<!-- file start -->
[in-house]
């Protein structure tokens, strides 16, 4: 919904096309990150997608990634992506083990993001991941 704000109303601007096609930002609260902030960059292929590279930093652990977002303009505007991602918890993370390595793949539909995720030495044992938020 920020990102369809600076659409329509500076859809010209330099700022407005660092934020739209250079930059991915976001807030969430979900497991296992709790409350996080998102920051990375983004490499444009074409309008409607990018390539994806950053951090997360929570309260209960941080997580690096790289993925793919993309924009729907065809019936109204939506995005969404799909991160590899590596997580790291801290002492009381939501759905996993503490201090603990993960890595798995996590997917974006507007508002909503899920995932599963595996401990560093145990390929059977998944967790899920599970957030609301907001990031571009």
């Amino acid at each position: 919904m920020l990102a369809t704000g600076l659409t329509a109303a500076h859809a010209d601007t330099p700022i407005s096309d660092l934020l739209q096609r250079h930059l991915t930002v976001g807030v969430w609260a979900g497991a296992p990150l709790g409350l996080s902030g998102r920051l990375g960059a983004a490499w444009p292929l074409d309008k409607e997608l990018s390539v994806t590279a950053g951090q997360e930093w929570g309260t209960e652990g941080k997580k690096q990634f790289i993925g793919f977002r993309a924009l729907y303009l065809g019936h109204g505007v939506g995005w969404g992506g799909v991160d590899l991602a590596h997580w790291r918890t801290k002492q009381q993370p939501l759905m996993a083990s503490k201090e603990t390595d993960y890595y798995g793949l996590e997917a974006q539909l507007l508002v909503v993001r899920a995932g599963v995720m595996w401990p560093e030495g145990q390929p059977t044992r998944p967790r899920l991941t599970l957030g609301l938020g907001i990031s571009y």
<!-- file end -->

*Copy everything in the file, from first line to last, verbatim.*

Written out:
[in-house]
């Protein structure tokens, strides 16, 4: 919904096309990150997608990634992506083990993001991941 704000109303601007096609930002609260902030960059292929590279930093652990977002303009505007991602918890993370390595793949539909995720030495044992938020 920020990102369809600076659409329509500076859809010209330099700022407005660092934020739209250079930059991915976001807030969430979900497991296992709790409350996080998102920051990375983004490499444009074409309008409607990018390539994806950053951090997360929570309260209960941080997580690096790289993925793919993309924009729907065809019936109204939506995005969404799909991160590899590596997580790291801290002492009381939501759905996993503490201090603990993960890595798995996590997917974006507007508002909503899920995932599963595996401990560093145990390929059977998944967790899920599970957030609301907001990031571009």
């Amino acid at each position: 919904m920020l990102a369809t704000g600076l659409t329509a109303a500076h859809a010209d601007t330099p700022i407005s096309d660092l934020l739209q096609r250079h930059l991915t930002v976001g807030v969430w609260a979900g497991a296992p990150l709790g409350l996080s902030g998102r920051l990375g960059a983004a490499w444009p292929l074409d309008k409607e997608l990018s390539v994806t590279a950053g951090q997360e930093w929570g309260t209960e652990g941080k997580k690096q990634f790289i993925g793919f977002r993309a924009l729907y303009l065809g019936h109204g505007v939506g995005w969404g992506g799909v991160d590899l991602a590596h997580w790291r918890t801290k002492q009381q993370p939501l759905m996993a083990s503490k201090e603990t390595d993960y890595y798995g793949l996590e997917a974006q539909l507007l508002v909503v993001r899920a995932g599963v995720m595996w401990p560093e030495g145990q390929p059977t044992r998944p967790r899920l991941t599970l957030g609301l938020g907001i990031s571009y």